Your letter is OK...., if you were "preaching to the chior" and writing to a pro-gun Senator. But Cantwell is a a liberal, and so you need to better tune your arguments to your intended audience. Here's my stab at a revised version:
I am writing to express my opposition to any renewal or extension of the co-called Assault Weapon Ban that is set to sunset in September 2004. My opposition is based primarily upon my views of the role of government vis a viz it citizens, and my strong belief that one of the best means to assure that the government rules by consent of the people is to ensure that the people have the means of defending themselves from all threats, domestic and foreign. The Second Amendment in the Bill of Rights grants the citizens of the United States an inalienable right to bear arms. This protection is not for recreation or sport. It stands as the original “homeland defense” envisioned by the founding fathers. Semi-automatic (i.e., non-machinegun) firearms based on reliable and time-honored military designs are arguably the most effective tool we can place in the hands of law abiding citizens as a deterrent against crime, terrorism, tyrrany, and our ever growing list of international enemies. Judge Kozinski of the 9th Circuit Court of Appeals recently discussed this issue with far greater eloquence than can I. He wrote that it is important not to fall "prey to the delusion . . . that ordinary people are too careless and stupid to own guns," and the delusion that we "would be far better off leaving all weapons in the hands of professionals on the government payroll." Judge Kozinski has identified, I think, the mindset behind the Assault Weapons Ban and far too many gun laws. He has also identified the flaw in such reasoning:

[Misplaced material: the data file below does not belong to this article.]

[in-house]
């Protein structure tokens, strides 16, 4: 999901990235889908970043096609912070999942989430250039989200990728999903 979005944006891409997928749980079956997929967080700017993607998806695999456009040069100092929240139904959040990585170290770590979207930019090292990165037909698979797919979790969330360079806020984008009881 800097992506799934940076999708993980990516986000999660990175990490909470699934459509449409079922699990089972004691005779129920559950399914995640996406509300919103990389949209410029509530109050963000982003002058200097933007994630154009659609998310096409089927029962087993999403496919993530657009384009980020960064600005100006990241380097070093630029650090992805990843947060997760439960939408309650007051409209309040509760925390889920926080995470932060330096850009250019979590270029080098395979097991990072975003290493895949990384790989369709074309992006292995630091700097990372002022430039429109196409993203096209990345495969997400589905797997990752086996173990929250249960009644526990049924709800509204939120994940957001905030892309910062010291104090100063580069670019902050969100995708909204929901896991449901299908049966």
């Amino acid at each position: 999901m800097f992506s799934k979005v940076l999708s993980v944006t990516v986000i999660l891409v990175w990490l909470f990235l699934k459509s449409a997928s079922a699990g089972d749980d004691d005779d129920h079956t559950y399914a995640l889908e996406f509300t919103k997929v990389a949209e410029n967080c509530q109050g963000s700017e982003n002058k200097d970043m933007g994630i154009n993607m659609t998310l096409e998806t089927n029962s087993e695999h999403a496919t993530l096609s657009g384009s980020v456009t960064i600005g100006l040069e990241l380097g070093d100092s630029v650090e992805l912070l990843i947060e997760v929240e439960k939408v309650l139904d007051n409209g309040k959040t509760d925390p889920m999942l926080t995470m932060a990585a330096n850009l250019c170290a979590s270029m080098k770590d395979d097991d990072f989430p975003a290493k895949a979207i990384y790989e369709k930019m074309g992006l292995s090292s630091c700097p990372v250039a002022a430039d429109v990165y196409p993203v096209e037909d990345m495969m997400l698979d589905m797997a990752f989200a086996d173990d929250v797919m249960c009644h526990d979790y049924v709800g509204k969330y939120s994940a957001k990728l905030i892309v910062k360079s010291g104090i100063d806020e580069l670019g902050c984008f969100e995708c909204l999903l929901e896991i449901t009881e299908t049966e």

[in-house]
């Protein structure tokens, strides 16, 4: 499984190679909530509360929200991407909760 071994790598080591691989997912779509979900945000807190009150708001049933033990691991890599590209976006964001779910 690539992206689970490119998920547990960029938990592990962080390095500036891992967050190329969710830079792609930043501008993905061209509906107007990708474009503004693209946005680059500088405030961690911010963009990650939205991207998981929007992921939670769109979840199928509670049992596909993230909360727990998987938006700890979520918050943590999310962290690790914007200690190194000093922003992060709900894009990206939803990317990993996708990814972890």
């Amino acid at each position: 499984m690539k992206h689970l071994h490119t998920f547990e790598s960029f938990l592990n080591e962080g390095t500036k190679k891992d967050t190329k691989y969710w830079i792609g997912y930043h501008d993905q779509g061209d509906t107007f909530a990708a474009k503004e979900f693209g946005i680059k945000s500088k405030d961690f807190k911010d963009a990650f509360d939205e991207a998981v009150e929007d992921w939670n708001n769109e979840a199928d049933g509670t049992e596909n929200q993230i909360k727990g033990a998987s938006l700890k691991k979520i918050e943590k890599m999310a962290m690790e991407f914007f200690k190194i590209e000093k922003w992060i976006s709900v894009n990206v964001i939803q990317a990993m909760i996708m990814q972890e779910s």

[i]The simple truth—born of experience— is that tyranny thrives best where government need not fear the wrath of an armed people. Our own sorry history bears this out: Disarmament was the tool of choice for subjugating both slaves and free blacks in the South. In Florida, patrols searched blacks’ homes for weapons, confiscated those found and punished their owners without judicial process. See Robert J. Cottrol & Raymond T. Diamond, The Second Amendment: Toward an Afro Americanist Reconsideration, 80 Geo. L.J. 309, 338 (1991). In the North, by contrast, blacks exercised their right to bear arms to defend against racial mob violence. Id. at 341- 42. As Chief Justice Taney well appreciated, the institution of slavery required a class of people who lacked the means to resist. See Dred Scott v. Sandford, 60 U.S. (19 How.) 393, 417 (1857) (finding black citizenship unthinkable because it would give blacks the right to “keep and carry arms wherever they went”). A revolt by Nat Turner and a few dozen other armed blacks could be put down without much difficulty; one by four million armed blacks would have meant big trouble. All too many of the other great tragedies of history— Stalin’s atrocities, the killing fields of Cambodia, the Holocaust, to name but a few—were perpetrated by armed troops against unarmed populations. Many could well have been avoided or mitigated, had the perpetrators known their intended victims were equipped with a rifle . . . . If a few hundred Jewish fighters in the Warsaw Ghetto could hold off the Wehrmacht for almost a month with only a handful of weapons, six million Jews armed with rifles could not so easily have been herded into cattle cars. Judge Kozinski continued: The prospect of tyranny may not grab the headlines the way vivid stories of gun crime routinely do. But few saw the Third Reich coming until it was too late. The Second Amendment is a doomsday provision, one designed for those exceptionally rare circumstances where all other rights have failed—where the government refuses to stand for reelection and silences those who protest; where courts have lost the courage to oppose, or can find no one to enforce their decrees. [b]However improbable these contingencies may seem today, facing them unprepared is a mistake a free people get to make only once. [/i][/b]